I had wondered for a while, since I started trapping and probably since we moved into this house, if we had any of the Hawk moths locally. I remember seeing a photo of a Poplar Hawk moth (Laothoe populi) that my brother had found in his porch in the next village, one mile away, so we must get them here. Two Elephant Hawk moth (Deilephila elpenor) turned up in June closely followed the next day by my first Poplar Hawk moth. As a new “Moth-er” these were the fancy treasures I had been looking for, these have that wow factor that makes you stare at them open mouthed. I popped these in the aforementioned jam jar and popped down to school with them to show my sons class, it is good to share, and these “super” moths are jaw dropping. The children were delighted to see them, for sure, a great unexpected connection with nature for them. My son particularly liked it when a Buff Tip (Phalera bucephala) appeared in the trap, handling them gently and helping them to safety but only after a good ten minutes of close examination at their intricate beauty and marveling at their camouflage. One alighted on a nearby log, very close to our bird feeders and in the direct line of sight of a male Blackbird (Turdus merula)! We watched from the kitchen window as the Blackbird stepped over the Buff tip and shoveled up discarded sunflower hearts off the bark, completely ignoring the juicy moth. I reckon that is natural selection in action right there. The Buff tip survived to live another day.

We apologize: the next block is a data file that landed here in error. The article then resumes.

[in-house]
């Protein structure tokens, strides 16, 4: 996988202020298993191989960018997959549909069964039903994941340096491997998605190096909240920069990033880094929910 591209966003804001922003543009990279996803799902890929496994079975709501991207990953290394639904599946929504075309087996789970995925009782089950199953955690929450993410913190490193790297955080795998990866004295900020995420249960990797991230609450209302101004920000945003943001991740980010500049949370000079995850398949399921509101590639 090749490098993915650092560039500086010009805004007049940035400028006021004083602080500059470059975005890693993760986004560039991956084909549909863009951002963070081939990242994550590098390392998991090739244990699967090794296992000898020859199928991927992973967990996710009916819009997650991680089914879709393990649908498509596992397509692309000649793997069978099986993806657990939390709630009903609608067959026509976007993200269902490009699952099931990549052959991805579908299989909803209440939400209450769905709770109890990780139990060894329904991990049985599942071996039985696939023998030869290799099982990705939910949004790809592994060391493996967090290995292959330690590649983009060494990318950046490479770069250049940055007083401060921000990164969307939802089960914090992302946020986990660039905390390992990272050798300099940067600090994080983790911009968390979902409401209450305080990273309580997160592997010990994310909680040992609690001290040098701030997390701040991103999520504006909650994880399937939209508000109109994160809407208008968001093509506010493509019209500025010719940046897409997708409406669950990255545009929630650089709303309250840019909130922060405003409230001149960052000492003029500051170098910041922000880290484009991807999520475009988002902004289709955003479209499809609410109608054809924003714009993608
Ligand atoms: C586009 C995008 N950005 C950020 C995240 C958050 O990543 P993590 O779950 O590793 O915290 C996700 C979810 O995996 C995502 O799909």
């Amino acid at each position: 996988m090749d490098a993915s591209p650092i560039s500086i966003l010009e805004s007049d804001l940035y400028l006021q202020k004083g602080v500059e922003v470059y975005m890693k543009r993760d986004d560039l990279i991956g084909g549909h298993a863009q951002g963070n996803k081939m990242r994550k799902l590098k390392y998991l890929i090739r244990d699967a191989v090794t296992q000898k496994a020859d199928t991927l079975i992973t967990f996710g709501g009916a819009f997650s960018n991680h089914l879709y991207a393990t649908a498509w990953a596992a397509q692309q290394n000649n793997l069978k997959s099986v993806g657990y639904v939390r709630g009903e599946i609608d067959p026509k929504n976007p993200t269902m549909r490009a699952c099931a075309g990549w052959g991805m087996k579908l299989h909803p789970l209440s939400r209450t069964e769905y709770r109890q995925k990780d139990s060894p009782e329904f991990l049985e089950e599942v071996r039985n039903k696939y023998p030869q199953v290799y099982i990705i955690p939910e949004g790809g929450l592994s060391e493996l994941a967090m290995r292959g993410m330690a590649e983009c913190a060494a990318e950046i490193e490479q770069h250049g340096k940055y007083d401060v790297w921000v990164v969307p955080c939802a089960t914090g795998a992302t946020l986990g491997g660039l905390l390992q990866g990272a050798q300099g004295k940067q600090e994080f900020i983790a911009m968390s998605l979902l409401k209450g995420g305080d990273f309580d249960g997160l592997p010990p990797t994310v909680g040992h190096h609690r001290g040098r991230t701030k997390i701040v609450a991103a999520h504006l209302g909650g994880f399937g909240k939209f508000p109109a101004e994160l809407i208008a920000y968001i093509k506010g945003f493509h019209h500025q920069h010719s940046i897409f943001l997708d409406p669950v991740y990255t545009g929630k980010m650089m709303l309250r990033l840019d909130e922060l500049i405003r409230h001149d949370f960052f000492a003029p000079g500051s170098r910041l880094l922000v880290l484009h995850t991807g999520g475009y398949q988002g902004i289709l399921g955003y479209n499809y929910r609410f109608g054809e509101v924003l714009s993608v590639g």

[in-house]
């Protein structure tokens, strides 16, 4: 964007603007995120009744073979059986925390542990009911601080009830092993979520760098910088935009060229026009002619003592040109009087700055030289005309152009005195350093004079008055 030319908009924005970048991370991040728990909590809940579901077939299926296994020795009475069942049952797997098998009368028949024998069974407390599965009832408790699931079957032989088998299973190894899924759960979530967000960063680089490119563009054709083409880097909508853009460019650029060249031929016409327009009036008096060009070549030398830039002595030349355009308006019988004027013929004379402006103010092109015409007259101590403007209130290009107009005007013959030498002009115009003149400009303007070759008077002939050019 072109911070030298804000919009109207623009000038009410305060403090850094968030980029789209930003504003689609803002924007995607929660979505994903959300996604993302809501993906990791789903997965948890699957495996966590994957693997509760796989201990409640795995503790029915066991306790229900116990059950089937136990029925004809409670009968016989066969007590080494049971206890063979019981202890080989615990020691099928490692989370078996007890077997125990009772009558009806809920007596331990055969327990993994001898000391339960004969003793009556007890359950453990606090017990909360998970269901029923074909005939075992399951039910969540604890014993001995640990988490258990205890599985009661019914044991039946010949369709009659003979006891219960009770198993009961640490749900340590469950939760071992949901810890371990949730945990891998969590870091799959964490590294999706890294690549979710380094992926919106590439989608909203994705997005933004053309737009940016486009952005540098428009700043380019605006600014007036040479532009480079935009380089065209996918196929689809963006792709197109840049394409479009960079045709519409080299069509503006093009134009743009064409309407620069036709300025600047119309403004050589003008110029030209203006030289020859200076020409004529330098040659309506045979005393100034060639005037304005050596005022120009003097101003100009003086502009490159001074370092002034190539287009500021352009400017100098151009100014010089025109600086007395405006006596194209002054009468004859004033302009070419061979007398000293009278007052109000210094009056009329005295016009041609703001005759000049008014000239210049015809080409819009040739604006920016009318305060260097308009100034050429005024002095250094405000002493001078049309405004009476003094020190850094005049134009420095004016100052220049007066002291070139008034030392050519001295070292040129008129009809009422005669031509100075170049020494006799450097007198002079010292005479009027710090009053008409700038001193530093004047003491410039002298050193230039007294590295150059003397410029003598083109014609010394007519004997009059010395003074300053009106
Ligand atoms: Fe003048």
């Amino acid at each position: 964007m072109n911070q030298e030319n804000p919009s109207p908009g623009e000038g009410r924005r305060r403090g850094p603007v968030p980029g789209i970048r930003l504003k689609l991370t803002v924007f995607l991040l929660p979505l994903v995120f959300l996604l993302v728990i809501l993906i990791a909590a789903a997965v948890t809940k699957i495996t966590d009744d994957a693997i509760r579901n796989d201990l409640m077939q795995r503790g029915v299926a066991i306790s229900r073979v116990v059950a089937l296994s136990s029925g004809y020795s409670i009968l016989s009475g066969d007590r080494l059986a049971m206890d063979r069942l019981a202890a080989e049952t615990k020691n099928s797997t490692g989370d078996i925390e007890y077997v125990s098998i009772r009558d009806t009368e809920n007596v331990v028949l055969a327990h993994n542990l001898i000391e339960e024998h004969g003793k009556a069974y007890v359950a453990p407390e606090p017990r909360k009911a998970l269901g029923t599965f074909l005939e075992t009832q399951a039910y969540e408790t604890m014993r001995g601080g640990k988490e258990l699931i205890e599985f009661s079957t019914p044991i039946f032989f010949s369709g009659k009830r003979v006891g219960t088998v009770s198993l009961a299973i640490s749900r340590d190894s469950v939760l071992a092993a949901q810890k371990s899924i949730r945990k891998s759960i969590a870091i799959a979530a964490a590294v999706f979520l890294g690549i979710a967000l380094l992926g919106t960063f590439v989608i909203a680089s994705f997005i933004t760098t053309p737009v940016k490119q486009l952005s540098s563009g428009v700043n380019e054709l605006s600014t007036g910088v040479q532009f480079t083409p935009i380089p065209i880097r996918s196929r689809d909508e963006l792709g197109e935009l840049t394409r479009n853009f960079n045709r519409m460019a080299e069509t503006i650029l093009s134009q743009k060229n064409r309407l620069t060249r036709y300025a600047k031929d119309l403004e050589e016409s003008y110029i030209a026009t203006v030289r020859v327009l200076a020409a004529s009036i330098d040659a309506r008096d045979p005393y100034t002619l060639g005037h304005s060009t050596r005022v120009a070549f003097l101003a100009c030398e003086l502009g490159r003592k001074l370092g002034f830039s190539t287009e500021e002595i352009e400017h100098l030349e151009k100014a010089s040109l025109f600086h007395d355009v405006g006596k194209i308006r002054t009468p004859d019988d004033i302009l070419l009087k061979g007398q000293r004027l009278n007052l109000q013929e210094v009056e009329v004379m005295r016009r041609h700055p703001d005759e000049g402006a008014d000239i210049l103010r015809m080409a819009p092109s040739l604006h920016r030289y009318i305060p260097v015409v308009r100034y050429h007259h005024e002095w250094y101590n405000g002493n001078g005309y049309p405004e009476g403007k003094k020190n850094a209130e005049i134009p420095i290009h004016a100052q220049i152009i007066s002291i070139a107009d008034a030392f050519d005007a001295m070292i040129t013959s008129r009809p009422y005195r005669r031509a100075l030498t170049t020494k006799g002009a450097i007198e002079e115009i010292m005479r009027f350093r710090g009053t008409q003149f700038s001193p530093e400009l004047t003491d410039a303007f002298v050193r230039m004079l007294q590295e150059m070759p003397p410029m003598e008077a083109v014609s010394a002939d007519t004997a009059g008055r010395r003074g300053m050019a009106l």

And so the summer has been fascinating, it has been an unexpected joy to get up early and inspect the trap, sometimes on my own and sometimes with the family. The numbers of moths in our garden so far have been spectacular, in my mind. I thought we would get a few over the months of trapping and had an idea what was around in our area (I had read the Briggs list, see previous blog) and I was pleasantly surprised to see just how many different species turned up to the light.
In terms of the positive effects on my wellbeing, looking back at the 5 steps again from the NHS:
*Learning new skills – at the forefront of this is the methods of identification of the new moth species I have trapped. Using guide books and local records to narrow down the possibilities to come up with a positive ID, most of the time. Recording the trapped species in my notebook and then uploading them to the national and county recording schemes.
*Give to others – sharing my finds with the family, sharing the finds (especially the “super” moths) with my sons class, posting photos of my finds on social media pages.
*Pay attention to the present moment (mindfulness) – connecting with the natural world has always been a positive experience for me and this is no exception, you never know what is in the trap until you open it with childlike curiosity. It has/can be a challenge trying to ID some of the moths, I am colour blind, but with a little bit of patience I can pretty much get there and if I can’t I will ask for advice, there are plenty of experienced Moth-ers out there if you know where to look.
All in all so far, my experiences of “Mothing” have been positive and I have learnt so much already. I’ll keep you posted on how we get on going forward and I will share some further mothing stories what have been quite unexpected and an absolute delight.